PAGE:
For the first time since the EU referendum three years ago, the UK has a government unambiguously prepared to deliver what the electorate asked for. Michael Gove, Boris’ co-leader of the Leave campaign, has been given a roving role across Whitehall to prepare the country for a no deal departure, should it be necessary. He will now attempt to do in 90-something days what Mrs May neglected to do over three years.

Three years ago, the electorate voted – by a million strong majority – for a profound change in the UK’s relationship with the EU. Far from acting on that instruction, those in government, not only May era ministers but the senior civil service, have done everything possible to keep things the way they are. Yesterday marks the moment when that begins to change.

Not only are many of those that ran the Vote Leave campaign now in power. They entered office yesterday with an appreciation that they perhaps did not have three years ago; if Britain is to become a self-governing country once again, we need to radically overhaul the way we are governed.

Government departments as currently constituted just aren’t up to it. They are often dysfunctional, as set up to fail, and full of those marinaded in group-think. Too many civil servants are rewarded for serving time, rather than delivering successful projects.

The one person who understands this better than anyone is Dominic Cummings, formerly Vote Leave’s chief strategist, and now the de facto chief executive of the Downing Street operation. Dominic, unlike many that opine on the subject, has a clear idea of what needs to be done to prepare for the possibility of a No Deal departure. He has, too, the drive and intellect to overcome the inevitable intransigence of the senior civil service.

Beyond those first 90-something days, he has a sense of the wider change required in the way we are governed.

Dom brings with him into Number 10 an effective team, too. The Vote Leave operation that now runs Downing Street is not only extremely competent and motivated, they are in my experience extraordinarily cohesive, too. I doubt Downing Street has ever seen anything like it.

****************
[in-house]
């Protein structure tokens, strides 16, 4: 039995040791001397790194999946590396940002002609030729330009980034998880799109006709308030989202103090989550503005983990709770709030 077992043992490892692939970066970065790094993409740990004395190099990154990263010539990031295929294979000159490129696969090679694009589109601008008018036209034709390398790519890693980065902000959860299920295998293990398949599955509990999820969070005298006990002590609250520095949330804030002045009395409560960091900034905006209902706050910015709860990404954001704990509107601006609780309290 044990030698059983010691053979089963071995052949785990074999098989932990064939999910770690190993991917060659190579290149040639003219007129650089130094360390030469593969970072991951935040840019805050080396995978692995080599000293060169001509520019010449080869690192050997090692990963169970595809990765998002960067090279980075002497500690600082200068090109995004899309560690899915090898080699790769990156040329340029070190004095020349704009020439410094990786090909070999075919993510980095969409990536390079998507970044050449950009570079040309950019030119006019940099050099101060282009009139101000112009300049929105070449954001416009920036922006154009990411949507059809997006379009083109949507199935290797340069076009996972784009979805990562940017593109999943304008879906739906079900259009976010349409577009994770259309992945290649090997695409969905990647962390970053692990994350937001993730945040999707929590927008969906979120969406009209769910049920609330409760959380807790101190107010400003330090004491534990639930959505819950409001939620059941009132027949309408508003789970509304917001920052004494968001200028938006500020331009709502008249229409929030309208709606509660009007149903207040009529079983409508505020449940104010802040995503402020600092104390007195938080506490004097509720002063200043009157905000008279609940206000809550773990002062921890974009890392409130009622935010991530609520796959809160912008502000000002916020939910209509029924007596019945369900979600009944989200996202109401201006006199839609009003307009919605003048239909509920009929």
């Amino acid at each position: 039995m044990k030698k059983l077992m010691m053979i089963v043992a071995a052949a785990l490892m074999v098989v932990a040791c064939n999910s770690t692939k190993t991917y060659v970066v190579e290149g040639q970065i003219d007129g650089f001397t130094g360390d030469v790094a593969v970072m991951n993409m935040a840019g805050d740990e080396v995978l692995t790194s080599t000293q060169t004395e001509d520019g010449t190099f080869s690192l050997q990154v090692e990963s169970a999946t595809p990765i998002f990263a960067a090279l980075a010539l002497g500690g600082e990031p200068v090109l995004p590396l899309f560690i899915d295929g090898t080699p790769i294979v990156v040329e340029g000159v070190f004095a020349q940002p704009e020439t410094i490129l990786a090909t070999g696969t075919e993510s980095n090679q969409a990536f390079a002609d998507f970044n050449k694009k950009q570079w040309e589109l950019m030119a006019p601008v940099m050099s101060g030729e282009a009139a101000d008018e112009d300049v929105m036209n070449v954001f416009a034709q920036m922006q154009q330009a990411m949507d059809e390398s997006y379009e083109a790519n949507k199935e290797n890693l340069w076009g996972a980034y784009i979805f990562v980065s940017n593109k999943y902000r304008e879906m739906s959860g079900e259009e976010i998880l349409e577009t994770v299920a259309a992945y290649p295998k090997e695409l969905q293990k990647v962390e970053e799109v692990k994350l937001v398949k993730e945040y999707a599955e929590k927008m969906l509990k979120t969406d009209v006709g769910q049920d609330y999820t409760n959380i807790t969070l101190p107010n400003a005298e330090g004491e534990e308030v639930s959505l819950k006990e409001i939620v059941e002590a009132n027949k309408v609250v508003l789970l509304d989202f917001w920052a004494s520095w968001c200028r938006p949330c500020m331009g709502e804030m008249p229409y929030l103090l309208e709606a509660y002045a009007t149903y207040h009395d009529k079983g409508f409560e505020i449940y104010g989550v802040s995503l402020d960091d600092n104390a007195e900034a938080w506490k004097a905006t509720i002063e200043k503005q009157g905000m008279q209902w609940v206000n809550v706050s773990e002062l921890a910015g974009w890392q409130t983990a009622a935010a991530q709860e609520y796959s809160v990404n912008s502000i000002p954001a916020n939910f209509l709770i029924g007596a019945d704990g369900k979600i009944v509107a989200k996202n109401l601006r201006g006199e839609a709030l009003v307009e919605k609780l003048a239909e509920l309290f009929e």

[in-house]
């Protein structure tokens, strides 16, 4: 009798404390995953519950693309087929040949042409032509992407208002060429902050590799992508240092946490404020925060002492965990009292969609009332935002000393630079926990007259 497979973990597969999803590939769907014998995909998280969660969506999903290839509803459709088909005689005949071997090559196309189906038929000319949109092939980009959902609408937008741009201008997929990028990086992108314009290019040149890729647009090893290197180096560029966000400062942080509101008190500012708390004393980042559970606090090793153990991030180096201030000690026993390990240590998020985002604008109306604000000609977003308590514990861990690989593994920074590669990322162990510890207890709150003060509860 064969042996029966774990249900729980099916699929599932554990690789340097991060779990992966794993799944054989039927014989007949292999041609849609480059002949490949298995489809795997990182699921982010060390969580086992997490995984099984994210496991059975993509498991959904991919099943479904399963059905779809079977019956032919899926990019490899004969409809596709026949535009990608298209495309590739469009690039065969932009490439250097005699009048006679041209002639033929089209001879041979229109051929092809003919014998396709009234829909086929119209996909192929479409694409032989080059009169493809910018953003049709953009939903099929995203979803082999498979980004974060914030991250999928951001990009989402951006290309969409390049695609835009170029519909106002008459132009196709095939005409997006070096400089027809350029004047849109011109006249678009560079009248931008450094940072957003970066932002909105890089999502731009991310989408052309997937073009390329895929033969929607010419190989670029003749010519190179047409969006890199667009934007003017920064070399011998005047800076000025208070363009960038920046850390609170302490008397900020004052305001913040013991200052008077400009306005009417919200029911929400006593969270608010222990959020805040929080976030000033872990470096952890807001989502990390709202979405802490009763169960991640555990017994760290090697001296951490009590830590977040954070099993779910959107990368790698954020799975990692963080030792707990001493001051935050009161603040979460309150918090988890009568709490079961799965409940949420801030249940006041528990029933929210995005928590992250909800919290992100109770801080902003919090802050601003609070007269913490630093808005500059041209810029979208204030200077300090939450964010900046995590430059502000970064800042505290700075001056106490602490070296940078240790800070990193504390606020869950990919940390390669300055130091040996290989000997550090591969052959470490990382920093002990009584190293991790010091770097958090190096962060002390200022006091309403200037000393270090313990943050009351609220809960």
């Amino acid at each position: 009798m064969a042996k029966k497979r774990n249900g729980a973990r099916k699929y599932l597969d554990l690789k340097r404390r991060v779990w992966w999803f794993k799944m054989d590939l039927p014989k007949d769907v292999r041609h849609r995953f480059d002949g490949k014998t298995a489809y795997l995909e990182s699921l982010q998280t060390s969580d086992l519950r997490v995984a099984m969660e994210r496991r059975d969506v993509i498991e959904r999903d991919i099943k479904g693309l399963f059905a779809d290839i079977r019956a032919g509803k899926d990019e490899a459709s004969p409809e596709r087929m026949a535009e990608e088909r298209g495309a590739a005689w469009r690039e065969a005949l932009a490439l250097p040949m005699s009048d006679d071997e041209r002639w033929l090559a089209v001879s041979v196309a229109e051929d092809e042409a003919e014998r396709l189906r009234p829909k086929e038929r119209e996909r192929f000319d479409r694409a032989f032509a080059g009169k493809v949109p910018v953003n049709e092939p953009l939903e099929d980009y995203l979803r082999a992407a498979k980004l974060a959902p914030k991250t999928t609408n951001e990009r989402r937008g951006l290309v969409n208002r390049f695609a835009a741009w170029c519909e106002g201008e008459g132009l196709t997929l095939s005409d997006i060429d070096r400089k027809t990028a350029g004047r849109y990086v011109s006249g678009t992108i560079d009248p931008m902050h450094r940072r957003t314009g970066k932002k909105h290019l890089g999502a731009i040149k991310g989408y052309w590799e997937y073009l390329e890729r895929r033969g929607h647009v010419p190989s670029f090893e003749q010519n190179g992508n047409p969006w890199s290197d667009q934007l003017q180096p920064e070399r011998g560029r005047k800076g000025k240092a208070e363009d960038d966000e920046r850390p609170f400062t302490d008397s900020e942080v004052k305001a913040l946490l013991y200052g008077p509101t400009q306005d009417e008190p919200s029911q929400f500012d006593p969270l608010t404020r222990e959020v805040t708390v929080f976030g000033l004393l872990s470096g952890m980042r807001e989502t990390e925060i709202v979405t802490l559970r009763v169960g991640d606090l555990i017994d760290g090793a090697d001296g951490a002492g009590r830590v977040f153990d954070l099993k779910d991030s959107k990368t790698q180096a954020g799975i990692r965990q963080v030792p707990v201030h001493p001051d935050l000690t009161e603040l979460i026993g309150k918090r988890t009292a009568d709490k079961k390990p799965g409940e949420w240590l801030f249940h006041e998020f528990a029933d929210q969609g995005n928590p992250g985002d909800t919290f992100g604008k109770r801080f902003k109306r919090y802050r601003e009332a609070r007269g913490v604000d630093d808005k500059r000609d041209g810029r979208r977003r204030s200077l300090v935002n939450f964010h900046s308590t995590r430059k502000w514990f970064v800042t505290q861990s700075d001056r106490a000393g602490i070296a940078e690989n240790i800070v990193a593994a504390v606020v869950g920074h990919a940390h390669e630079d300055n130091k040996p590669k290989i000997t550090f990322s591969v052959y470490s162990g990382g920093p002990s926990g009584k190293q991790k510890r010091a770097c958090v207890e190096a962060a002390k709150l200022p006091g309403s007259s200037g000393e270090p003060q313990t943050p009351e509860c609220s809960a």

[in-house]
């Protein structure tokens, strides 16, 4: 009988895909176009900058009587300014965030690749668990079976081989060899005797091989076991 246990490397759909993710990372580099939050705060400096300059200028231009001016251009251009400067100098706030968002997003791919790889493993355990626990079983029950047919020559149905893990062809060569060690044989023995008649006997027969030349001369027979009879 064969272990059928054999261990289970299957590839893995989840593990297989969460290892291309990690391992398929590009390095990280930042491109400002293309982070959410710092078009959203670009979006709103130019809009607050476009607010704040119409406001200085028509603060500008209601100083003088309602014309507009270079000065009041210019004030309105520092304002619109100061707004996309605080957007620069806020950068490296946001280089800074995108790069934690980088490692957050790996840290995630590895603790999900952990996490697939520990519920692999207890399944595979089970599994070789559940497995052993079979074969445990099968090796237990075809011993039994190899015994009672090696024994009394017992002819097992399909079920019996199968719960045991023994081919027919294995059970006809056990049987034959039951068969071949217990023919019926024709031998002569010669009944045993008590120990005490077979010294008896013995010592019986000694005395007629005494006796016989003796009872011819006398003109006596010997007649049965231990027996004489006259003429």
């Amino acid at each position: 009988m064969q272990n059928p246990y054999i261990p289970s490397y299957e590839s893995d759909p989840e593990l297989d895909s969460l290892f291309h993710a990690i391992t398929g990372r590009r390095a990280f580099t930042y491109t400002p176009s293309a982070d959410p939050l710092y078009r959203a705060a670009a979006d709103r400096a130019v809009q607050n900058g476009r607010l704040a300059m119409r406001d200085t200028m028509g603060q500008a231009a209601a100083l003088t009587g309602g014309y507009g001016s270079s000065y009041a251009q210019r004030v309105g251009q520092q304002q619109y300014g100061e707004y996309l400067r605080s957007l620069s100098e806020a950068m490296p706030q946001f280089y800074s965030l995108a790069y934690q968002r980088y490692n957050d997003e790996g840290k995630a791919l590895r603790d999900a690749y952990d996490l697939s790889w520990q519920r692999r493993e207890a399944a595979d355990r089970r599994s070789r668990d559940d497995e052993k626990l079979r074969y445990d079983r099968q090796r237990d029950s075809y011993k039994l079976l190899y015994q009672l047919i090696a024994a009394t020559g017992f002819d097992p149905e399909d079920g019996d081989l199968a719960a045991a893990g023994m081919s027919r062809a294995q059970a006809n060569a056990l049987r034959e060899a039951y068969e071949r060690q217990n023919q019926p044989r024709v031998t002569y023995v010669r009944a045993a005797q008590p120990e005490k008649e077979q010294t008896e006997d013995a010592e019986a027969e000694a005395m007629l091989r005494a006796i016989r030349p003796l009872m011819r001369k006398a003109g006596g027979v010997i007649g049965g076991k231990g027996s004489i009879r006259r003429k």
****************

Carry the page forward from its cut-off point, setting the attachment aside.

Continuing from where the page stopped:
Unlike almost everyone in the Westminster/Whitehall bubble, Dominic understands that the media narrative in politics is more often than not a work of fiction. Broadcasters and professional pundits are utterly out of touch with ordinary voters. He has the clarity of thought and confidence to look beyond the nonsense that the press lobby spew, and focus on the swing voters that decide election outcomes.

Getting us out of the EU at the end of October, defeating Corbyn in an election soon afterwards, and then transforming the administrative state. Any one of those would be a tall order. But I believe that each of those is now a perfectly possible outcome.

Yesterday, the outsiders came in – and they may well just turn the way we are governed inside out, too.

For the first time in a generation, we have a Tory government determined to change the status quo, rather than be part of it. Which is why this week might just prove to be one of those watershed moments in our country’s history.

Future generations might just look back at July 2019 – the way we today view May 1979 when Margaret Thatcher took office, or July 1945, when Clement Attlee came to power – and realise that it that was the moment when things were never quite the same again.

And that's it for this week and hope you all have a great weekend.